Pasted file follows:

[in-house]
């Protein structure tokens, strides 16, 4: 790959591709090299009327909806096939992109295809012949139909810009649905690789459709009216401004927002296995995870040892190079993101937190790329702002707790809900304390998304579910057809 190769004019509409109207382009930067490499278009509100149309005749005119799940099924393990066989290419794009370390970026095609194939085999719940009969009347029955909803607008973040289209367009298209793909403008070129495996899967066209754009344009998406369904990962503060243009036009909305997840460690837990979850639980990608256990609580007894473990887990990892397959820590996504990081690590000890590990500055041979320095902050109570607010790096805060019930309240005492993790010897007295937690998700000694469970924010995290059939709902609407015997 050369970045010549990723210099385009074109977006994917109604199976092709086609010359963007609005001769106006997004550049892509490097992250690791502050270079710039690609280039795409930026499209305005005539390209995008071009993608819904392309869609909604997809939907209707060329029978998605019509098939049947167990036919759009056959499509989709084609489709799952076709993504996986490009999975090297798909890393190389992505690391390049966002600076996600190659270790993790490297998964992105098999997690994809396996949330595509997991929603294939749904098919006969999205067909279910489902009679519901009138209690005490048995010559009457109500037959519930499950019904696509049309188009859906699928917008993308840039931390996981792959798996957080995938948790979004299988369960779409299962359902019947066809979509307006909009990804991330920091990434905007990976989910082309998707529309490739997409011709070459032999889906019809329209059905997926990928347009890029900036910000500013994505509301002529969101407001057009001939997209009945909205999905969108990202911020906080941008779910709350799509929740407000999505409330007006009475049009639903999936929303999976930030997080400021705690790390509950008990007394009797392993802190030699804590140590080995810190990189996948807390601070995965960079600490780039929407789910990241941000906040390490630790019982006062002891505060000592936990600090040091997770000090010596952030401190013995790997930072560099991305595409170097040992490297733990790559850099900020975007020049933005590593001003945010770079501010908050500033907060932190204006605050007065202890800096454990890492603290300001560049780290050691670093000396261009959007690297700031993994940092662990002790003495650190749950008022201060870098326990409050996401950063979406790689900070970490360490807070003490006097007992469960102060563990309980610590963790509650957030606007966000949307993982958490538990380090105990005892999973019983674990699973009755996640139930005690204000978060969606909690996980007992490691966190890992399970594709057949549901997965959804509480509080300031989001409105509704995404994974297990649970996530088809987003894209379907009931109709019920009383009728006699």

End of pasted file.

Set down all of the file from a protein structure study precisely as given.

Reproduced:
[in-house]
């Protein structure tokens, strides 16, 4: 790959591709090299009327909806096939992109295809012949139909810009649905690789459709009216401004927002296995995870040892190079993101937190790329702002707790809900304390998304579910057809 190769004019509409109207382009930067490499278009509100149309005749005119799940099924393990066989290419794009370390970026095609194939085999719940009969009347029955909803607008973040289209367009298209793909403008070129495996899967066209754009344009998406369904990962503060243009036009909305997840460690837990979850639980990608256990609580007894473990887990990892397959820590996504990081690590000890590990500055041979320095902050109570607010790096805060019930309240005492993790010897007295937690998700000694469970924010995290059939709902609407015997 050369970045010549990723210099385009074109977006994917109604199976092709086609010359963007609005001769106006997004550049892509490097992250690791502050270079710039690609280039795409930026499209305005005539390209995008071009993608819904392309869609909604997809939907209707060329029978998605019509098939049947167990036919759009056959499509989709084609489709799952076709993504996986490009999975090297798909890393190389992505690391390049966002600076996600190659270790993790490297998964992105098999997690994809396996949330595509997991929603294939749904098919006969999205067909279910489902009679519901009138209690005490048995010559009457109500037959519930499950019904696509049309188009859906699928917008993308840039931390996981792959798996957080995938948790979004299988369960779409299962359902019947066809979509307006909009990804991330920091990434905007990976989910082309998707529309490739997409011709070459032999889906019809329209059905997926990928347009890029900036910000500013994505509301002529969101407001057009001939997209009945909205999905969108990202911020906080941008779910709350799509929740407000999505409330007006009475049009639903999936929303999976930030997080400021705690790390509950008990007394009797392993802190030699804590140590080995810190990189996948807390601070995965960079600490780039929407789910990241941000906040390490630790019982006062002891505060000592936990600090040091997770000090010596952030401190013995790997930072560099991305595409170097040992490297733990790559850099900020975007020049933005590593001003945010770079501010908050500033907060932190204006605050007065202890800096454990890492603290300001560049780290050691670093000396261009959007690297700031993994940092662990002790003495650190749950008022201060870098326990409050996401950063979406790689900070970490360490807070003490006097007992469960102060563990309980610590963790509650957030606007966000949307993982958490538990380090105990005892999973019983674990699973009755996640139930005690204000978060969606909690996980007992490691966190890992399970594709057949549901997965959804509480509080300031989001409105509704995404994974297990649970996530088809987003894209379907009931109709019920009383009728006699």